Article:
I object strenuously to Richard Cohen's lamentation that the movie "Fatal Attraction" provides either/or role models for women: stay at home, have babies and be happy, or become a successful career woman and go berserk {"A New Stereotype: The Crazy Career Woman," op-ed, Oct. 6}. This is an absurd insinuation from what is, after all, a movie in which the female roles happen to be a homemaker and a career woman, and the audience witnesses only a short period in the lives of the characters. (How does he know that the wife/mother does not go on to become a successful career woman after her child enters school? And so what if she doesn't?)

I agree with Cohen's conclusion that the choice of homemaker, career woman or a combination of both is an individual one. However, it is Cohen, not the movie, who implies that there is a "right" choice when he asserts that a bright, educated woman could not be fulfilled solely by her roles as wife and mother.

I'd like to remind Cohen that generations of women (no less bright or educated) have done just that. The woman who raised me takes pride in the fact that she is responsible for the nurturing and growth of three infants into responsible, independent adults, and for equipping them with sound judgment and values to face the challenges of living. That, I would say, is a pretty big life's accomplishment. And the generations of women who have performed this feat (and those who continue to perform it) are not wanting mental capacity.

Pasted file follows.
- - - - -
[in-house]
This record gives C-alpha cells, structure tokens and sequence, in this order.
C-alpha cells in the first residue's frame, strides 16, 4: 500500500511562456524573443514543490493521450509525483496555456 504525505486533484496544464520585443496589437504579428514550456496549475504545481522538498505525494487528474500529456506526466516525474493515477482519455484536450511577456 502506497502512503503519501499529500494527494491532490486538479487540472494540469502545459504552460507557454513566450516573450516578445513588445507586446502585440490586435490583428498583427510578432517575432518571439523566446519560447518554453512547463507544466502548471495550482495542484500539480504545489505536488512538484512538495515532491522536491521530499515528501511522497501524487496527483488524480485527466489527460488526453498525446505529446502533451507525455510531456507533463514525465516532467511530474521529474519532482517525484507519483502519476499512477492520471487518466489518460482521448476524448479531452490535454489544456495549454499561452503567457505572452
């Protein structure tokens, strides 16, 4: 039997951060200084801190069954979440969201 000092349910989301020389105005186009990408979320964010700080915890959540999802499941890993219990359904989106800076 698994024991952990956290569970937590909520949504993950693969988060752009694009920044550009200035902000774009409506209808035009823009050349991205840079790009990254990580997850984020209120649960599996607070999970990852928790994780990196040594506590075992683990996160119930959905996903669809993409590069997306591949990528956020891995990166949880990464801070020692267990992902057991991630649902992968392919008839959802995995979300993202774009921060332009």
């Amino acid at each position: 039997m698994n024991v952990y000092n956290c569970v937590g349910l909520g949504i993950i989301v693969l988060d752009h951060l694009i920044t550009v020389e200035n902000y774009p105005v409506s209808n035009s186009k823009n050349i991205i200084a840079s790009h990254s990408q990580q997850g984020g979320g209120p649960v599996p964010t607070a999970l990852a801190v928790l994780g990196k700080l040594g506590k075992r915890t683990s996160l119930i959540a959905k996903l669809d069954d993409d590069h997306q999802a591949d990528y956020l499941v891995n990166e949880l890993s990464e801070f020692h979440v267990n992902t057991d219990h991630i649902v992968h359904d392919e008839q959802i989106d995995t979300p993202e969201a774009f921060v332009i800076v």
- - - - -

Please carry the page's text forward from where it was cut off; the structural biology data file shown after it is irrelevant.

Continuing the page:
Cohen has missed the point of the feminist movement: that is, to provide the opportunity for women to mold their lives in any way they choose. It is not that the woman who chooses to stay at home (for any or all of her life) is unfulfilled, uneducated and stupid.

Barbara Carns

Is Richard Cohen so cocooned in his inside-the-Beltway world that he really believes that no educated, bright woman could be fulfilled by choosing not to work and, instead, to raise her own children rather than parceling out that important task to some stranger?

Well, let me assure him that there are plenty of women who could be drawing handsome salaries in the work place who have done just that -- decided (and that's the important word) not to work. And they don't just raise toddlers and accompany their husbands to nighttime cocktail parties. They are engaged in the running of their children's schools, they volunteer to help feed the poor, raise money for charitable organizations, bond with their infants, and are there for their kids. They talk with them, play with them, hang around with them. They provide stability and direction in a world where such things are rare.

Some even work at part-time jobs. Many will go back to work when their children are in school all day. Some won't.

In the meantime, some of them actually read, go to museums and movies. They share their lives with their children and husbands. They are not slaves to either. They do not threaten working women (most of them have worked or will work again). And they resent being portrayed as servile, June Cleaver dunderheads.

If the wife in "Fatal Attraction" makes Cohen nervous, perhaps he should meet more attractive, bright, educated nonworking women who love what they are doing.

I will introduce him to my wife.

Brian Healy